Saturday, April 23, 2005


Roadblocks as a form of political protest are very commonplace in Bolivia. It is one of several form of protests, including strikes, hunger strikes and demonstrations. To make roadblocks you need stones, cars, burning tires, fallen trees or just angry people.

If a group decides to make a road block, they decide to go to a close street/road or they choose one that will impact a large amount of people. The last choice is not hard in Bolivia where there are very few roads connecting cities and towns. Thus, often you end up with a line of hundreds of vehicles with people eager for the roadblock to recede.

I will not discuss extensively the reasons that justify road blocks. These include demands of higher political participation from excluded groups, lack of employment, people being fired, tax increases, lack of diesel, corrupt bosses. I could go on and on forever.

Very often the people participating in the road blocks or demonstrations are not well informed about the issues at stake, leaders might exaggerate the problems or even lie about them. Lately road blocks are very frequent and roadblocks are preferred to solve problems the normal way.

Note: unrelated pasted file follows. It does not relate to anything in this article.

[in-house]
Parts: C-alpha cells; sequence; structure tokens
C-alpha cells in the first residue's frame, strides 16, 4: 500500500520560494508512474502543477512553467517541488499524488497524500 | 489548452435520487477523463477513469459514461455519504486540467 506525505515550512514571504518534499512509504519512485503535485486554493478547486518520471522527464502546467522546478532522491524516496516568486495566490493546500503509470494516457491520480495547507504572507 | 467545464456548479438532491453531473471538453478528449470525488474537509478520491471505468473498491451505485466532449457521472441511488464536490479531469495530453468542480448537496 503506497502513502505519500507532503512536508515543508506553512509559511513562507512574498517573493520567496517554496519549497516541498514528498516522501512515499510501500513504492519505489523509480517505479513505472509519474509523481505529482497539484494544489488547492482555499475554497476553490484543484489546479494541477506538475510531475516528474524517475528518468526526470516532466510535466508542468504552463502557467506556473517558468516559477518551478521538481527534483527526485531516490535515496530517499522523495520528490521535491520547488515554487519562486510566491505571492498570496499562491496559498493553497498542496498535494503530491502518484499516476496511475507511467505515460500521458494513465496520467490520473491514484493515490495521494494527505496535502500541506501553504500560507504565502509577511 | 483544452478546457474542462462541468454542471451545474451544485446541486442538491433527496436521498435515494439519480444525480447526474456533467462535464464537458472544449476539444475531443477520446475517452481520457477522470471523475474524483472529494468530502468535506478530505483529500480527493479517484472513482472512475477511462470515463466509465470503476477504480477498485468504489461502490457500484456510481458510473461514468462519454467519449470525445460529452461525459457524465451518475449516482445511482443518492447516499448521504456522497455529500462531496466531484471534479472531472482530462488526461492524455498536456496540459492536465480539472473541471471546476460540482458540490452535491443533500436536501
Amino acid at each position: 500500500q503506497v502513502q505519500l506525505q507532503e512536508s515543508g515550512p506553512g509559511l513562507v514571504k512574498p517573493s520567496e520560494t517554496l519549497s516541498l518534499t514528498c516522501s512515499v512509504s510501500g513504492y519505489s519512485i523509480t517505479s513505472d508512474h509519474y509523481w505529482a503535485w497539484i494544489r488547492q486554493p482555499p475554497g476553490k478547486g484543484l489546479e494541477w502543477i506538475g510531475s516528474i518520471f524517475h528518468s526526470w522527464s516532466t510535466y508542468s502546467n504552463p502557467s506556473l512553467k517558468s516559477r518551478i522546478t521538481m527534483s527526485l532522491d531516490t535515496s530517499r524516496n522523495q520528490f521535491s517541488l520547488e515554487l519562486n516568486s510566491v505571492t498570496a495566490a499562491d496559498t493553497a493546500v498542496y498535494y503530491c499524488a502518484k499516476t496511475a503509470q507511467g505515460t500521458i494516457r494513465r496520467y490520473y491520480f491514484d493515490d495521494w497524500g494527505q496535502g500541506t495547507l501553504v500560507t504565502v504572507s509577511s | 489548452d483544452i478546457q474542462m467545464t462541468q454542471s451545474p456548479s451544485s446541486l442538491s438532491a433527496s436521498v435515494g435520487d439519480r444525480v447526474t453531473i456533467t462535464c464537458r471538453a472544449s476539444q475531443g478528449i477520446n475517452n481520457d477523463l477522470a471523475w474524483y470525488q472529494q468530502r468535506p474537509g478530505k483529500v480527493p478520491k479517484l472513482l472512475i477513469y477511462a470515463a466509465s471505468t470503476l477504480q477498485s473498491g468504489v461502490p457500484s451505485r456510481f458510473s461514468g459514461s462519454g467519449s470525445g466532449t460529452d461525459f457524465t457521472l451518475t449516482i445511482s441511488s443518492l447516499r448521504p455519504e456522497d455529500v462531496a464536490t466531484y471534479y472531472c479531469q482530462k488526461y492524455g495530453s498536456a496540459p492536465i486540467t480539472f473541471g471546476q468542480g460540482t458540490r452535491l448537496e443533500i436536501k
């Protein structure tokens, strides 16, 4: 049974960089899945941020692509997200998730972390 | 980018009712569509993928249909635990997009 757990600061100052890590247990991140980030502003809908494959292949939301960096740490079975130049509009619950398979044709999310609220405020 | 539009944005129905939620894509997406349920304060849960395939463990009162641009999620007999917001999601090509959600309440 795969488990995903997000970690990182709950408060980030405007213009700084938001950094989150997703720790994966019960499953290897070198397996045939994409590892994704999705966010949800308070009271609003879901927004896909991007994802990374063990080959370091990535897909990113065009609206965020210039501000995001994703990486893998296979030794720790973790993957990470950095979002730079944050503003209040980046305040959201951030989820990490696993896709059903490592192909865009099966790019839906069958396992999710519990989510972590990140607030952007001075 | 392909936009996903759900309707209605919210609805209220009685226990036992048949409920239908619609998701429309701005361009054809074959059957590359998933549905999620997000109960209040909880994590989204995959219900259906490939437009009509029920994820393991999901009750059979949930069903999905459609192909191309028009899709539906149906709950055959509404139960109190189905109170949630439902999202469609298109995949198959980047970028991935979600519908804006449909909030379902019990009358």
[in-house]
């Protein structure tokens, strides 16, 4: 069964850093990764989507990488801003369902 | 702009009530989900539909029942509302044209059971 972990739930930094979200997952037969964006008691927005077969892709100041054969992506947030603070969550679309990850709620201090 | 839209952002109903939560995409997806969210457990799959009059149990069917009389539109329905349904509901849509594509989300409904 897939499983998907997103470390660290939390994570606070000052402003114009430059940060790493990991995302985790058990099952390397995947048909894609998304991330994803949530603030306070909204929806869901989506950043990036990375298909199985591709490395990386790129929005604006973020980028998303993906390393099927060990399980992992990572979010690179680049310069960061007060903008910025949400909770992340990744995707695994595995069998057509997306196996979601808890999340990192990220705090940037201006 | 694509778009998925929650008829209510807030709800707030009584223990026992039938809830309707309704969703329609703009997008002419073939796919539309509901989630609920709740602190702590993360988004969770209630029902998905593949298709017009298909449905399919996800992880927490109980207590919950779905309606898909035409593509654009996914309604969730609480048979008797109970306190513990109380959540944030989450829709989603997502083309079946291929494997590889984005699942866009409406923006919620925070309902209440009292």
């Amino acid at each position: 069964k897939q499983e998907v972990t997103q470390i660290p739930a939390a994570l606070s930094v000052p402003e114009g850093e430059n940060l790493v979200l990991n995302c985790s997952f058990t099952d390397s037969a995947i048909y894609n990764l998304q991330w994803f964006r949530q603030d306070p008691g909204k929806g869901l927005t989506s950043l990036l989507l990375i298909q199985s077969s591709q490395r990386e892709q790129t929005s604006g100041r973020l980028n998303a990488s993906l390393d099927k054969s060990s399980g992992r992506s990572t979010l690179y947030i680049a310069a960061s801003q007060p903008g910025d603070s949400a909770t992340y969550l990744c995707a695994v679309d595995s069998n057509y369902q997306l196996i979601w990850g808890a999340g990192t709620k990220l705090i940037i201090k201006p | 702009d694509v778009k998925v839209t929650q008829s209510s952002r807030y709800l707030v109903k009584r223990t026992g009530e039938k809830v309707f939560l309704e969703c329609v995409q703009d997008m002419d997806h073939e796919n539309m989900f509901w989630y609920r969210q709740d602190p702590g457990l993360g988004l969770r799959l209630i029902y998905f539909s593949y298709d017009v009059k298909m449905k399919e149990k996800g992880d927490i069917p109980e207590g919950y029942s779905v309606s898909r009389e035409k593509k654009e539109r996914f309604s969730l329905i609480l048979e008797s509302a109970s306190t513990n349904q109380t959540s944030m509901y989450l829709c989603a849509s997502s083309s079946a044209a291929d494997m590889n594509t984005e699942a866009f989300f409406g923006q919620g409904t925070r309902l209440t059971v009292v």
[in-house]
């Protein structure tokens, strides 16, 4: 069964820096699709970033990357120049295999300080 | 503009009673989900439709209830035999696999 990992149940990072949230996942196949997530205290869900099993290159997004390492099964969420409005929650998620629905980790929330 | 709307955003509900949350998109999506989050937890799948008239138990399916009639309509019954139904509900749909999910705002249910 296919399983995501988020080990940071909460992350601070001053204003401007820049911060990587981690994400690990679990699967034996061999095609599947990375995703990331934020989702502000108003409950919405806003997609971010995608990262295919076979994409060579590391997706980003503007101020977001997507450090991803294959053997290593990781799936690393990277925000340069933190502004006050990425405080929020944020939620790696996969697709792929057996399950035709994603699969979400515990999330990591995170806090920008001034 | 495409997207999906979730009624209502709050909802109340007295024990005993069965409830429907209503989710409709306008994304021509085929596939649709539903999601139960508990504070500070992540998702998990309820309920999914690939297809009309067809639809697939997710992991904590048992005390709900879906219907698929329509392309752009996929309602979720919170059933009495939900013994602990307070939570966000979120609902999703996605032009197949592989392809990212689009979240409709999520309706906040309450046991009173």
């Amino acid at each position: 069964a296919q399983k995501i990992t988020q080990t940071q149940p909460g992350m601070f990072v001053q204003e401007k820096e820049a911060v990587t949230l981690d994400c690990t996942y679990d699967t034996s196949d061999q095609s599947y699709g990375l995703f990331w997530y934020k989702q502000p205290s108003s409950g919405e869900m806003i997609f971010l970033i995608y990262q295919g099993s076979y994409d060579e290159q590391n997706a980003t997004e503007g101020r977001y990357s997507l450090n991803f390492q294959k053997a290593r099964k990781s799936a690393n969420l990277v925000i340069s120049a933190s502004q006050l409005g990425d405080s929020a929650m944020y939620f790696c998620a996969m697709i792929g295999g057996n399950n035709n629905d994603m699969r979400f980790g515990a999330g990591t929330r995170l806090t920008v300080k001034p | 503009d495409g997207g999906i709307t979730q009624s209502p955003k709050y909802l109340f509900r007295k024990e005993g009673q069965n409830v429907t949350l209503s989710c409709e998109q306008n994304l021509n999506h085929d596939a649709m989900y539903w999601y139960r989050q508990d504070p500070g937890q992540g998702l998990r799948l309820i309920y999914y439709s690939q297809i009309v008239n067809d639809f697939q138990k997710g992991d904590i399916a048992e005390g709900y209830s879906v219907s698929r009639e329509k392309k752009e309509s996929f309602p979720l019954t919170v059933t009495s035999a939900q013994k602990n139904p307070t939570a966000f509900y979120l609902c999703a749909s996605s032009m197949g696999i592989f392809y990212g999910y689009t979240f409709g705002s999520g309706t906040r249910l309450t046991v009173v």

Yesterday we had a fun joke about roadblocks, my cousin's husband told her that there was a road block in the road from Oruro to La Paz. When she asked what was the reason he told her that people was upset that a german pope was elected instead of a latin american one. In fact, this roadblock some mine workers demand the government to return the mine to their true owners, after some unemployed mine workers took it by force. My cousin believed the pope reason for a second, with this you can see that sometimes roadblocks are installed because of crazy reasons.

Right now i am in Oruro and couldn't travel to La Paz last week because of the roadblock i talked about. I am now planning to go to Cochabamba to visit friends and family on monday. However, there is a roadblock on that road too, so it is not sure i will leave Oruro anytime soon.

I will have to stay in Oruro sleeping with good company ;).

Alexey in good company

Meet my brother Andrey, who lives in Oruro.

Mi manote


Anonymous Leigh Jardon said...

Are there other forums/blogs that are more specific for this topic? I have not found one.

7:13 AM  
Blogger Alexey said...

Hello Leigh, you may want to follow the links under the Alexey reads heading. Many of them link to Bolivian blogs with detailed analysis of the political situation over there.

10:01 AM  

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